The rising costs of cotton production are a major concern for all producers around the world. Due to falling stocks, resilient import demands and heightened speculative interest, cotton prices have surged more than 40 per cent since mid July 2010. Nervousness about global shortages of cotton, textile mills around the world have propelled the process of fibres to their highest in more than a decade.
In China, the increases in the prices of raw materials are not the only concern for the textile industry. The harsh weather conditions also tamper with production in China. The Xinjiang Yangtze River cotton planting has been delayed by over a year which has lead to inadequate back up cotton production.
The major cotton producing regions in China are those of the Yellow River valley, the Yangtze River valley and the northwest regions of China. The Yellow River region includes the northern provinces of Shandong, Hebei, Henan, Shanxi, and Shaanxi, and the municipalities of Beijing and Tianjin. The Yangtze valley cotton area includes Jiangsu, Anhui, Hubei, Hunan, Jiangsi and Zhejiang provinces. The northwest region includes primarily the Xinjiang Uighur autonomous region along with the northwest Gansu province. Xinjiang’s remote location makes transportation important. Around 70 per cent of Xinjiang’s cotton crop is shipped to eastern provinces or to foreign destinations. Urumqi is linked to the Chinese rail network by a dual track system to Lanzhou in Gansu province. In the west and in the south (of Urumqi) transportation is mainly by highways and single track railroads. In order to ship their produce from their farms to the local gins, farmers use mules and light trucks. Thus transportation linkages between farmers and shipyards is a requirement in this region.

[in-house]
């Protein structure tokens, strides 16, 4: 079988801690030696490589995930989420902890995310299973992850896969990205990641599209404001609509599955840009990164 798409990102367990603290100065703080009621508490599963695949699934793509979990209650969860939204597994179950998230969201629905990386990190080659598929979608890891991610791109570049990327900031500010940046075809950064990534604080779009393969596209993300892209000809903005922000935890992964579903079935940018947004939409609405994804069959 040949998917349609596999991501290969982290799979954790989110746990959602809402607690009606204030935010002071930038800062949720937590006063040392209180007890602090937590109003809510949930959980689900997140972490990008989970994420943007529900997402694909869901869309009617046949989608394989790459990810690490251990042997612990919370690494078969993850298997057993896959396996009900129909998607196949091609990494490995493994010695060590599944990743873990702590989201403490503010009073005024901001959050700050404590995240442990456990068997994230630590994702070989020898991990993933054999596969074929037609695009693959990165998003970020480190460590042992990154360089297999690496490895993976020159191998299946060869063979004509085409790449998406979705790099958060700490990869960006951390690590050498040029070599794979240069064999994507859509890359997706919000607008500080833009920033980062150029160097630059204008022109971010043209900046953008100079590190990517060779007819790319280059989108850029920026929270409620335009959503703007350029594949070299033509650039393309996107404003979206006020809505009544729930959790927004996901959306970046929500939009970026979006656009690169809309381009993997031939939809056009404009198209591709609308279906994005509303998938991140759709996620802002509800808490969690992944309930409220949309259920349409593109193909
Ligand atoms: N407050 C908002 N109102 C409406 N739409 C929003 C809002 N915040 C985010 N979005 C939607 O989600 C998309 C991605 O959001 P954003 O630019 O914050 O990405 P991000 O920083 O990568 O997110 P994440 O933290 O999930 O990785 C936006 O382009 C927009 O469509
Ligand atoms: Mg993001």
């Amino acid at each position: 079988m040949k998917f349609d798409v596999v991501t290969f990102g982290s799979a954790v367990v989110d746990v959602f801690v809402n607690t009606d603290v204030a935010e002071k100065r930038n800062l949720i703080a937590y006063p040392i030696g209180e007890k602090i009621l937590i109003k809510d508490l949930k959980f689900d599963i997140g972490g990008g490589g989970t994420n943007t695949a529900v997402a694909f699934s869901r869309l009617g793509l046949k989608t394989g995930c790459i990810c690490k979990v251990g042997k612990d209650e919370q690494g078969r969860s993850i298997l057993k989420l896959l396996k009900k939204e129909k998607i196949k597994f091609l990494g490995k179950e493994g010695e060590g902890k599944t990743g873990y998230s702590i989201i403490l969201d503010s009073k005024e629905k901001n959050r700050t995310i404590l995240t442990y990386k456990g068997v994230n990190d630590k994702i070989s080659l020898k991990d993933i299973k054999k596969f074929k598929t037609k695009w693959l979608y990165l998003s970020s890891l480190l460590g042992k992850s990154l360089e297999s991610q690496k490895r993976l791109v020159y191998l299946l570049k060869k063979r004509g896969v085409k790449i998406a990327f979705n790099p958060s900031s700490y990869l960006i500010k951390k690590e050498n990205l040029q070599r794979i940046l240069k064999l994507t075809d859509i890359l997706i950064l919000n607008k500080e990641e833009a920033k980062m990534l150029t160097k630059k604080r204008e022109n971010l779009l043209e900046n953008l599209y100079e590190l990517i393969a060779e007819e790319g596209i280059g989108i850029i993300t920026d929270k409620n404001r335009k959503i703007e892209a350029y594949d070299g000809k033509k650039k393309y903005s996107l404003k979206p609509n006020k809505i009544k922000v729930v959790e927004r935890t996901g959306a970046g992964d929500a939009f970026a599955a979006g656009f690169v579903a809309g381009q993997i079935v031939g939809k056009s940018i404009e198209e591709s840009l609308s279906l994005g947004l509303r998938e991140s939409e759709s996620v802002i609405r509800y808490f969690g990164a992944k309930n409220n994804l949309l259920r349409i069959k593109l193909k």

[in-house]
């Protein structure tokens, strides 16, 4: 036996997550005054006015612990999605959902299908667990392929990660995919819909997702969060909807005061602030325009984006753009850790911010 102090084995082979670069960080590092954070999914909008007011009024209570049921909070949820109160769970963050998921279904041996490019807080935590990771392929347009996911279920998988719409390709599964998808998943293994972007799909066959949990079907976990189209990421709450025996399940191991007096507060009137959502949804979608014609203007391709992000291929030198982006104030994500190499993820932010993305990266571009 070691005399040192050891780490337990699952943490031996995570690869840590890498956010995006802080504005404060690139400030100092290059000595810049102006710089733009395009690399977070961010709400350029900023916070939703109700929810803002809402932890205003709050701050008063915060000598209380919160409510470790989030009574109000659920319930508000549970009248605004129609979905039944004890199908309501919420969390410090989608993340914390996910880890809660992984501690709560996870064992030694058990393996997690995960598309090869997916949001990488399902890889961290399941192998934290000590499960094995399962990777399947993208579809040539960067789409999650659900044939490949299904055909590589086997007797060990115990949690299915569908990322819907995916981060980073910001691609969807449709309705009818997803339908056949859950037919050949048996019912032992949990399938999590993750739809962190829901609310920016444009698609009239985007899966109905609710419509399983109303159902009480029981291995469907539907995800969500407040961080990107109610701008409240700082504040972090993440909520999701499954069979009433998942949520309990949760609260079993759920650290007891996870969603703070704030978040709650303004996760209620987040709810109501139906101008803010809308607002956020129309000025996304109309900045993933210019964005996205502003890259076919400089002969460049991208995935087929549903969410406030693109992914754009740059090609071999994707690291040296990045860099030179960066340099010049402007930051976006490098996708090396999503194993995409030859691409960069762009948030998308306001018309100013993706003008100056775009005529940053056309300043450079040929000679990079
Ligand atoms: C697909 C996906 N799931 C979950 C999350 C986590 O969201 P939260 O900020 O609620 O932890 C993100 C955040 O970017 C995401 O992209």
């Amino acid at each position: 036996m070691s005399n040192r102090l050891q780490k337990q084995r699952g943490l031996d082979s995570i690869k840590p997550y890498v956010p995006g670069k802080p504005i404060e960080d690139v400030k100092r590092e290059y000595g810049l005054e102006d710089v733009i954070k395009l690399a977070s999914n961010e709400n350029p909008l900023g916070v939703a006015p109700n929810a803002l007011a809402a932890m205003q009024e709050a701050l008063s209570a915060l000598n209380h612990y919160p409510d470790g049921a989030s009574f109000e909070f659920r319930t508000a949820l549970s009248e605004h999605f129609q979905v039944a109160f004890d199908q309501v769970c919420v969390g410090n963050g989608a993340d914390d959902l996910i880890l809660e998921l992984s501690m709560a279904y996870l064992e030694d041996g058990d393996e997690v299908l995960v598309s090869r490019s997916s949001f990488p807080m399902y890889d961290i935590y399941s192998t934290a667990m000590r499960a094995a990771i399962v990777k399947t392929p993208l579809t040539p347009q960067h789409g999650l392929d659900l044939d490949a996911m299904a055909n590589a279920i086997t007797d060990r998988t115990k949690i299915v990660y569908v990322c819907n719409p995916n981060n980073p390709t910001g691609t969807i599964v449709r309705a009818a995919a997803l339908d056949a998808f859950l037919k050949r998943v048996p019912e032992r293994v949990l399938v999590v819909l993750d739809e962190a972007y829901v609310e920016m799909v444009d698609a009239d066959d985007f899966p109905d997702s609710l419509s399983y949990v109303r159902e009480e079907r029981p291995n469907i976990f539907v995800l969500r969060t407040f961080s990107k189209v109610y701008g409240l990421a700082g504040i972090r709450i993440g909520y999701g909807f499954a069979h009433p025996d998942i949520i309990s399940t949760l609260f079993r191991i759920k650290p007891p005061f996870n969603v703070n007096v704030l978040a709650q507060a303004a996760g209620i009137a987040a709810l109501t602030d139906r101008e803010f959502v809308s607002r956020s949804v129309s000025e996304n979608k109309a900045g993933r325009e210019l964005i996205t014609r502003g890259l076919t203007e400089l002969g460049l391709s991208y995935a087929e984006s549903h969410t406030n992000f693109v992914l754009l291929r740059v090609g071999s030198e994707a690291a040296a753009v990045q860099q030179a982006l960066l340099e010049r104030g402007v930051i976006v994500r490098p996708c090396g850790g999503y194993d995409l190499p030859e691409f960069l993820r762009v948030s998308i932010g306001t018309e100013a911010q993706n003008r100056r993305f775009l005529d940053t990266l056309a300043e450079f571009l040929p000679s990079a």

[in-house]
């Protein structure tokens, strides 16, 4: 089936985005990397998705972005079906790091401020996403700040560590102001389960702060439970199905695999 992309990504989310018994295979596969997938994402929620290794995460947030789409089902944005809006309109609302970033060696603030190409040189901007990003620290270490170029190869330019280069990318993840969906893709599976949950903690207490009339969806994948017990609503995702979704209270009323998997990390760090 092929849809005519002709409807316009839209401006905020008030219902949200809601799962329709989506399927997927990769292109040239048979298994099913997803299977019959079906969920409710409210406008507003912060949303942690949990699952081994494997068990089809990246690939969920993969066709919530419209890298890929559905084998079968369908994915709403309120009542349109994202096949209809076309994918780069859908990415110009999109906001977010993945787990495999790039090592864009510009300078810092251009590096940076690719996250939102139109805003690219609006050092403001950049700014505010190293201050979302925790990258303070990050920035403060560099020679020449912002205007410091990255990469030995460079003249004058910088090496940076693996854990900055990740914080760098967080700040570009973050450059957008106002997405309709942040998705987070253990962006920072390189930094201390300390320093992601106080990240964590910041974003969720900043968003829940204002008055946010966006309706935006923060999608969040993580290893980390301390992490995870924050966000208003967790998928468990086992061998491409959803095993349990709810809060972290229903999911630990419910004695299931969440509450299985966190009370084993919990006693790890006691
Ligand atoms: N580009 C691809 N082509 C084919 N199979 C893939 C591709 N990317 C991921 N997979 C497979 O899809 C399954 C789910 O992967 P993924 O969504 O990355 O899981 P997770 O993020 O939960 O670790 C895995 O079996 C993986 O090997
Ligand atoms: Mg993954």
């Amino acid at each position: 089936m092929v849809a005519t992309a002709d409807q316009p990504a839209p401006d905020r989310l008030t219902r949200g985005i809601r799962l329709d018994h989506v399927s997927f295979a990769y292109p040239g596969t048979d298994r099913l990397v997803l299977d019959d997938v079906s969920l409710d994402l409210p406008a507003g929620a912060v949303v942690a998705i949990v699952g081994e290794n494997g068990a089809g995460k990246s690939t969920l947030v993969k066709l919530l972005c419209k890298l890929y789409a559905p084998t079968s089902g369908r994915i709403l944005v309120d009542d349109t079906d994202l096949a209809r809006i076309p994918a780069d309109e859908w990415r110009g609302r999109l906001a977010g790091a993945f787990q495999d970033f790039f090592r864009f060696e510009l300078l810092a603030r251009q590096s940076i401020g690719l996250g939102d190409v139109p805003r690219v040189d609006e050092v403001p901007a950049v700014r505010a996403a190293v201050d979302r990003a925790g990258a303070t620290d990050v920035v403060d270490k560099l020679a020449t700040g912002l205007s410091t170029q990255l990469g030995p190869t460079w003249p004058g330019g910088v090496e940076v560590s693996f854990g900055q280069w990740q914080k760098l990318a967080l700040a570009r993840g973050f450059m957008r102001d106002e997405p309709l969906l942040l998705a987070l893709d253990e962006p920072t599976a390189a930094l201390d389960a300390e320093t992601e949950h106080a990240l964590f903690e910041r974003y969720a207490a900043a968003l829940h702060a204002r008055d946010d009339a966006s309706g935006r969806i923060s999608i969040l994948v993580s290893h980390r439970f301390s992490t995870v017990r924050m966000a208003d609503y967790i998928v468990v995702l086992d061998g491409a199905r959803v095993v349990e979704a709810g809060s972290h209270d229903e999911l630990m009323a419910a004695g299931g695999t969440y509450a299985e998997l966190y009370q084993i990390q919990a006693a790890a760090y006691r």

Keeping these in mind, it has been planned that the province of Guangdong will help the northwestern Xijniang region in establishing a major cotton manufacturing base. The base, located in Jiashi county of Xinjiang, with an estimated area of 200 hectares would be the largest in the region with abundant cotton resources after it is completed by 2011. The estimated cost of construction is 650 million Yuan (US$ 97 million), and will be funded by the Guangxin Foreign Trade Group Co. Ltd. And Guangzhou Suihua Clothing and Textiles Co. ltd. in Guangdong, as well as the county government of Jiashi.
According to expectations, the base would create 3500 new jobs in Jiashi, and would result in annual revenues of 1.5 billion Yuan. The development of the Xinjiang region has been a priority for the Chinese government.